This month’s Positive Pet Training Blog Hop theme is
Oh, what a gift it has been. Leo’s leash reactivity has gotten so much better. I’ve started saying he’s cured, which is not entirely true, because he still exhibits barrier frustration, but man, I’m going to have to scroll down a bit to even find the last time he had what I’d classify as a “reaction” on a walk:
The Gift of Positive Training.
Sept. 8, He barked at two bikes coming from opposite directions and an off-leash dog. Barely registers on the reactivity scale. A dog barks at an off-leash dog? Who wouldn’t?
June 7, We had a particularly challenging walk and he barked and lunged at a bicycle after successfully NOT barking at a bunch of other stuff.
That’s two leash-reactive incidents worth reporting in the past six months. What it’s shown me is that success begets more success.
It can be hard to wrap your head around when you’re in the thick of reactivity. While trying to get Isis to accept Leo, we had what I considered a debacle where the dogs played for a few seconds for the first time ever … and then got into a fight.A trusted trainer, who wasn’t there at the time, said, “It does sound like you had some minor success. It might be better next time. Remember that repetition of behavior creates habit. It they have a couple of good sessions, it would increase the chance for success.”
At the time, I thought, Yeah right. How are they ever going to forget hating each other?
Sadly, they never had the chance, but six years later, I’ve seen the concept realized: repetition leads to habit.
Example: Leo barks at bicycles from the car. Unchecked, he’d develop a habit of doing this, so he’d get in the car, expecting to find things to bark at. We got him out of this habit by using a Calming Cap. Now, if we forget to put it on him, or if he takes it off himself (sneaky bugger), he’s not searching out the window for things to bark at.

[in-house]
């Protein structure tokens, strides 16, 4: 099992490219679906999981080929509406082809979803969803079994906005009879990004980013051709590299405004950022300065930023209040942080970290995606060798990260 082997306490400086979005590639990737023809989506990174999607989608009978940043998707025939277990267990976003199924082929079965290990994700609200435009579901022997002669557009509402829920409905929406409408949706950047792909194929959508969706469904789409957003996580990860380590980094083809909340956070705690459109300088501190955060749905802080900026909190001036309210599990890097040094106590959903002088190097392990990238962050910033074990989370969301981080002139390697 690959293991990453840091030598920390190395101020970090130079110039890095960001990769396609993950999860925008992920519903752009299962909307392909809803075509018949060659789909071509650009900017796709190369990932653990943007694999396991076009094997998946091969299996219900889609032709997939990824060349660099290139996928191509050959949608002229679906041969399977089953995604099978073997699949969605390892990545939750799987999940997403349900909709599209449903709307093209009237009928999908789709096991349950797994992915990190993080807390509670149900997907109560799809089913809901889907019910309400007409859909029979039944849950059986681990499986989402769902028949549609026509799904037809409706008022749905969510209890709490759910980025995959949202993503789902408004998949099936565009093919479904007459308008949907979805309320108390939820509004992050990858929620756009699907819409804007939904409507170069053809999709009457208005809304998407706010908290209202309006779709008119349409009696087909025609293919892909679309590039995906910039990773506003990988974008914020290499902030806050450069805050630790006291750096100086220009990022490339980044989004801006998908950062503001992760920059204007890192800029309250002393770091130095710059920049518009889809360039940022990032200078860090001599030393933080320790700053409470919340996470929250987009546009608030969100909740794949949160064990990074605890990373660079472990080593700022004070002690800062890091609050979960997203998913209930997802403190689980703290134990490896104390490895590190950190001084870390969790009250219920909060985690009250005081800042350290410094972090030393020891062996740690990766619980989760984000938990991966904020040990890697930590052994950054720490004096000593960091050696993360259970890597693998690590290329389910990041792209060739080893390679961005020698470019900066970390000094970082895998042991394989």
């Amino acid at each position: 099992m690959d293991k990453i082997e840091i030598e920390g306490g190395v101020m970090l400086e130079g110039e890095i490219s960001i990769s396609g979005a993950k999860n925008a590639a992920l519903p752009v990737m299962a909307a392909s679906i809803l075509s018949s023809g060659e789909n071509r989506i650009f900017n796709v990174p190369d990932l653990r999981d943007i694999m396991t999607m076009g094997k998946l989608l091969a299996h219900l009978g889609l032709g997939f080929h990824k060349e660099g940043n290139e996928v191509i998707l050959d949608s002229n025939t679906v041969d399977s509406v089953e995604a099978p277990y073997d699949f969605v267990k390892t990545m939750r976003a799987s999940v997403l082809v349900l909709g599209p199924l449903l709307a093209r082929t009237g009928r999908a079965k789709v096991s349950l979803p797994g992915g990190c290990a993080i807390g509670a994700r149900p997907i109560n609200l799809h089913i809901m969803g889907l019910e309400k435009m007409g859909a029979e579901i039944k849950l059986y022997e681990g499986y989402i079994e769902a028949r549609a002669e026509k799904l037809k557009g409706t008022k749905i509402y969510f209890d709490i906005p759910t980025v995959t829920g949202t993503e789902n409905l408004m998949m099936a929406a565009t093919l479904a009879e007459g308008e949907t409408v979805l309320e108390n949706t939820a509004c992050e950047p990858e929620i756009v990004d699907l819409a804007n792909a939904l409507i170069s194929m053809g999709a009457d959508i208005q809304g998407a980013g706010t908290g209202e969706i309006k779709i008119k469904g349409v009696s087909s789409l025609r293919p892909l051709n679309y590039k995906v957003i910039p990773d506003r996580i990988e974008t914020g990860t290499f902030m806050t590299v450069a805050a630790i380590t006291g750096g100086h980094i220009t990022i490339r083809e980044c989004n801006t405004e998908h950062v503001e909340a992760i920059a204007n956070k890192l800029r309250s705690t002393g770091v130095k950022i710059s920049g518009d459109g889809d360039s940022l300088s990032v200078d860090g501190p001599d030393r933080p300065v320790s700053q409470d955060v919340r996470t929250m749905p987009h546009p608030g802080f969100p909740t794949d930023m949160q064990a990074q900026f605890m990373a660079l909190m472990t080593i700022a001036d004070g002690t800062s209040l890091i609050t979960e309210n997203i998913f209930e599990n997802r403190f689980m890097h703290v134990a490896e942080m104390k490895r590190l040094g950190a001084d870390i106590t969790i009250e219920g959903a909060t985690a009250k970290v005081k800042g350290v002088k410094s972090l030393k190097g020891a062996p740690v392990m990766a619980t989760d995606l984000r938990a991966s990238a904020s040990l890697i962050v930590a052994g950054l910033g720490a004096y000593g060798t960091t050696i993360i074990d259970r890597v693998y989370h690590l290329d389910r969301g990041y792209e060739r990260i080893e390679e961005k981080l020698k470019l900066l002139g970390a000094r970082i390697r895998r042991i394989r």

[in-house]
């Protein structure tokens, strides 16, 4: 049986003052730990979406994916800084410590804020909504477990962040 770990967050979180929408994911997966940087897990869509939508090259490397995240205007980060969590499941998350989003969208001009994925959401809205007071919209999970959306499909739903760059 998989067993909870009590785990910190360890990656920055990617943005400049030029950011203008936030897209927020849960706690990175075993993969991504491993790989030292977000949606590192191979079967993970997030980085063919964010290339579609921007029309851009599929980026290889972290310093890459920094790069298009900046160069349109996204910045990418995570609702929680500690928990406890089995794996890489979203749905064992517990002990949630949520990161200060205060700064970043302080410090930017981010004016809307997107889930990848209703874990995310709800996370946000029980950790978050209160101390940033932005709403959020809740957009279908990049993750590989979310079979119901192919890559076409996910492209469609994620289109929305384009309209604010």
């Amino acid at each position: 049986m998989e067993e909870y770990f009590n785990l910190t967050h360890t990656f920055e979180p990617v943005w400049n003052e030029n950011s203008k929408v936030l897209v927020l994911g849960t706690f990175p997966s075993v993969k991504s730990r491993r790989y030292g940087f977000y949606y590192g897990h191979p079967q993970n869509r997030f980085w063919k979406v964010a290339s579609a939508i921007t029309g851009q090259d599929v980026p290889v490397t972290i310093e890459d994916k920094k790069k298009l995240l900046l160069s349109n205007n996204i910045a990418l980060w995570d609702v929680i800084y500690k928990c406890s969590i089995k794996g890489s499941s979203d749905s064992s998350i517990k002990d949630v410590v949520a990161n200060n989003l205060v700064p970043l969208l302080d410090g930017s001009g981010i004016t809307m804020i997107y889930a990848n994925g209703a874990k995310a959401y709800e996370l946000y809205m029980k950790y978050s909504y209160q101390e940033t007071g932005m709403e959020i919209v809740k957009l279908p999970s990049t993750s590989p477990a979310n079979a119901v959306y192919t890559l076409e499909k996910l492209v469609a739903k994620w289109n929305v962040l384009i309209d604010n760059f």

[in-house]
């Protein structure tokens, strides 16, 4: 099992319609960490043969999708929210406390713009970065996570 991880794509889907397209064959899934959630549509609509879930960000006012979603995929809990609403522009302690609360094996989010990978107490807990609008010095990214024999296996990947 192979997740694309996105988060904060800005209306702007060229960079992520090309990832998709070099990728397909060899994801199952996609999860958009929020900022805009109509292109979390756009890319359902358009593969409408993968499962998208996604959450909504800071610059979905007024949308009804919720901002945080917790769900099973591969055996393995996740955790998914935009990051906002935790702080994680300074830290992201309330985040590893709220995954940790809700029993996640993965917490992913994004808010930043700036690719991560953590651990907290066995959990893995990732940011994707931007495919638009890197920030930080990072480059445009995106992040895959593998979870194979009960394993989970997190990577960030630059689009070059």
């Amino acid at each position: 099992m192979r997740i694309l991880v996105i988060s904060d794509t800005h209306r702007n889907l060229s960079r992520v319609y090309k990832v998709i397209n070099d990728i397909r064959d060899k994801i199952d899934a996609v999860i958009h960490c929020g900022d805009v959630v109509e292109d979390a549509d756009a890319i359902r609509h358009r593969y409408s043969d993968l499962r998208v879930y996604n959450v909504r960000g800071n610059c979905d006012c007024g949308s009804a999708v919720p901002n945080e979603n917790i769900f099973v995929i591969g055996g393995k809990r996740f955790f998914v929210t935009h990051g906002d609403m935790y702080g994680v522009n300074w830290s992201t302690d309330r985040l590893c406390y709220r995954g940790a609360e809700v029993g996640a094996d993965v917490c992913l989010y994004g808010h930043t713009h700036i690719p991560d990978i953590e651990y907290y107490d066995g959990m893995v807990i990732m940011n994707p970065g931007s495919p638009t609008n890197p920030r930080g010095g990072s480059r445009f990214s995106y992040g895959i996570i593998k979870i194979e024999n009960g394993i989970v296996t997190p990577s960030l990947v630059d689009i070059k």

We have to be careful they don’t backslide. On a recent solo afterdark walk with Leo, I noticed a flashing light behind me. Good thing too, because it gave me time to ready the cheese. Leo didn’t react to that bicycle as it passed, but the next time we encountered an unrelated flashing light, he flinched, expecting it to be something scary.
The gift I want to give fellow people with reactive dogs is: Have hope. Work to have more successes than failures. You will see improvement.
Leo’s gotten so good, that a few times recently, he has seen a trigger across the street before I do (because it’s dark). I’ll feel him tense up on the leash and then he whip his head back to me.
Hey, did you see that? I’m supposed to get cheese now, right?
Yes, my darling boy. You get all the cheese.
This month, our generous blog hop hosts are giving away some positive training goodies! Click here for the Rafflecopter.
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